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A Turkish court on Friday sentenced seven suspected al-Qaida terrorists to life in prison for the deadly 2003 bombings in Istanbul.
The defendants, including Syrian Loa'i Mohammad Haj Bakr al-Saqa, were among 73 suspects standing trial for their alleged involvement in the attacks on Nov. 15 and Nov. 20, 2003, which killed 58 people and targeted two synagogues, the British consulate and a London-based bank.
Al-Saqa who was charged with masterminding the bombings called on holy warriors to keep up their fight, declaring during final arguments in court earlier on Friday that "Victory is very near!"
"Hey my hero brothers! Do not worry for me. Victory is very near!" al-Saqa said in a brief statement to court.
"Beware, beware, don't give up for any reason!" he said, and also recited verses from the Koran.
Seyit Ertul, who like many of the defendants had admitted to fighting in Afghanistan and Chechnya but has denied membership in al-Qaida, read from a 32-page statement.
"No one has brought forth the slightest document or proof that we were members of al-Qaida," Ertul said, asking for his acquittal.
A third defendant, Harun Ilhan, who has taken responsibility for the bombings, criticized Turkey's secular system and expressed hope for the establishment of an Islamic state.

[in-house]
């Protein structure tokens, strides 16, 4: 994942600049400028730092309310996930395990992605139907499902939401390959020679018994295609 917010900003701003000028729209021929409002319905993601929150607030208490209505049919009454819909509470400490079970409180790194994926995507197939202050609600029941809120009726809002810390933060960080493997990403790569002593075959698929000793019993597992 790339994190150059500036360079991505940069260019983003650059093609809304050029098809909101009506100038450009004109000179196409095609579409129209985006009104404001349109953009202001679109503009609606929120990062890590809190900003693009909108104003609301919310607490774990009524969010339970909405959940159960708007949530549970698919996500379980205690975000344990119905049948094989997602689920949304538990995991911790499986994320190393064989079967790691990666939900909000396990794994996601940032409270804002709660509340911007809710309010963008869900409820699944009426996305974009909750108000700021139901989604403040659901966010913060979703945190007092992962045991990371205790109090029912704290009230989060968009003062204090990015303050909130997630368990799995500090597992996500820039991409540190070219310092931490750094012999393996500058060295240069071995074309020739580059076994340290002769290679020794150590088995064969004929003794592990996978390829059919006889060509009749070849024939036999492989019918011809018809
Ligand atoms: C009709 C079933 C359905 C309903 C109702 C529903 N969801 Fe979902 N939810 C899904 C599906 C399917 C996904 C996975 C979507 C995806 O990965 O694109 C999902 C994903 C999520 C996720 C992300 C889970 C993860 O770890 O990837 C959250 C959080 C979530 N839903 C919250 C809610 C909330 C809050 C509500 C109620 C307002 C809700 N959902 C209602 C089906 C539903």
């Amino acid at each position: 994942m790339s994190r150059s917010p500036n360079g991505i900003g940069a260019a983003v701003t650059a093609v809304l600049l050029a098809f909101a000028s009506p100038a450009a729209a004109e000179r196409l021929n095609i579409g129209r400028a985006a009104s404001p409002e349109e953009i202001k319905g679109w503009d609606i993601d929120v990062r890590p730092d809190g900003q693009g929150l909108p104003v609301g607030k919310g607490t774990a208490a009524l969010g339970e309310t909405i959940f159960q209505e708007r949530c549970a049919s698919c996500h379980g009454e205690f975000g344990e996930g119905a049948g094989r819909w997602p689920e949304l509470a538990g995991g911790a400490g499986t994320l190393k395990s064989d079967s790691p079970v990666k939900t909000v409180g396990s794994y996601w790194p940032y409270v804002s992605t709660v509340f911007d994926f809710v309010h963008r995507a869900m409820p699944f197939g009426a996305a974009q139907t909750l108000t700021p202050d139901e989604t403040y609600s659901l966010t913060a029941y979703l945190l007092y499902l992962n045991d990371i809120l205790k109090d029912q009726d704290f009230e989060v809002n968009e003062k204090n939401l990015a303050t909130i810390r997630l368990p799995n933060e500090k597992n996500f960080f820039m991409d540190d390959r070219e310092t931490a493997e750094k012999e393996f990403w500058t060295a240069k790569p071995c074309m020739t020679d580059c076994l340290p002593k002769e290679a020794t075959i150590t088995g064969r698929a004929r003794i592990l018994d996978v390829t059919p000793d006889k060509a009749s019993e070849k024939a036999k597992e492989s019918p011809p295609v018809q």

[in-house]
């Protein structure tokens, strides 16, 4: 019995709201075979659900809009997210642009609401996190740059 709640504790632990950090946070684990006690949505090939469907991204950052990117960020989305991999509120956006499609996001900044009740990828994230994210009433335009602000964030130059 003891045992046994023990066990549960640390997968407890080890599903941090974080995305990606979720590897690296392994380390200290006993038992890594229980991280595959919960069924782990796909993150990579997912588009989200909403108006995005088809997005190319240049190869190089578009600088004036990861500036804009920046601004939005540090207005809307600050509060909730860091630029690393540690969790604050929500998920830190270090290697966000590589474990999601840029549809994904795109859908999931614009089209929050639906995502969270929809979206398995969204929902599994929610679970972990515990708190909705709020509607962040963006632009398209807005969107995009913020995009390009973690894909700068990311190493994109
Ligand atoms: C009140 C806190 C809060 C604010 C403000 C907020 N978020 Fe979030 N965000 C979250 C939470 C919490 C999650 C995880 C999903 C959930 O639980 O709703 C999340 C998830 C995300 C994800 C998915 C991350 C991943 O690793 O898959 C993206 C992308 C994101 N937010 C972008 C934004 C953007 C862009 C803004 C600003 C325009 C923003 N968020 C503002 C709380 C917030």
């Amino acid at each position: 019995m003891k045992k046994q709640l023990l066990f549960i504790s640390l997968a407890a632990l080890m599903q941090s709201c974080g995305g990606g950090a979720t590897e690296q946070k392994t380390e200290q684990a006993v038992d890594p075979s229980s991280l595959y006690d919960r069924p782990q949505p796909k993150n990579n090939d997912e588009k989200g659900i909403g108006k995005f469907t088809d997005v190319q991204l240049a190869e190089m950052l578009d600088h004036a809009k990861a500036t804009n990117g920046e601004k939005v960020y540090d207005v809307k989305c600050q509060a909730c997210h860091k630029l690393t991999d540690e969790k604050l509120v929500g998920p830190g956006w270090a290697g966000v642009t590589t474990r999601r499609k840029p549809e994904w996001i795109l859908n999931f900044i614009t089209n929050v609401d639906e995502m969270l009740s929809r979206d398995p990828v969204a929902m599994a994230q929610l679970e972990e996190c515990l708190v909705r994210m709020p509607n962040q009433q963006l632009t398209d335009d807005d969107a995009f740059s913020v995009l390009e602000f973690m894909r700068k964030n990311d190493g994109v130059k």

"We know that one day this regime will crumble and an Islamic regime will be established," he said. Turkey's government has Islamic roots, but its leaders are moderate and the powerful military is viewed as a champion of secular rule.
"Before the day comes that you wish you were Muslims... I invite you to become Muslims," Ilhan said in his address, reflecting his belief that most Turks are not devout followers of Islam.
"I invite you to Allah's religion, Islam," he repeated over and over.
"I am not a theoretician of al-Qaida. I am a warrior," the state-run Anatolia news agency quoted Ilhan as saying Friday.
Prosecutors have demanded life imprisonment for al-Saqa, 32, who is accused of giving Turkish terrorists about US$170,000 to carry out the attacks, and four other defendants believed to be ringleaders, including Ilhan.
Police say some suspected ringleaders fled the country after the attacks, and some reportedly died in Iraq while fighting US forces.
Prosecutors said Osama bin Laden had personally ordered al-Saqa to organize the plot, even though some suspects have testified that al-Qaida was unhappy that the group abandoned an initial plan to attack a base used by the US air force, and instead went after targets that involved killing Muslims.
Al-Saqa was arrested in the southern port city of Antalya in 2005, after explosives accidentally went off in a building he was using as a safe house, forcing him to flee. Turkish authorities say al-Saqa planned to blow up Israeli cruise ships in the Mediterranean.
The Syrian has said he led militants to fight Americans in Iraq, but never planned any attacks in Turkey.
Al-Saqa was sentenced in absentia by Jordan in 2002, along with Abu Musab al-Zarqawi, the al-Qaida leader in Iraq who was killed in a US air raid, for a failed plot to attack Americans and Israelis in Jordan with poison gas during millennium celebrations.
As the trial in Turkey drew to a close, Spain began trying 29 suspects in the 2004 Madrid terrorist attacks on Thursday, with the alleged mastermind in that case saying he had no involvement in the Madrid attacks. There is no known link between the Istanbul and Madrid bombings.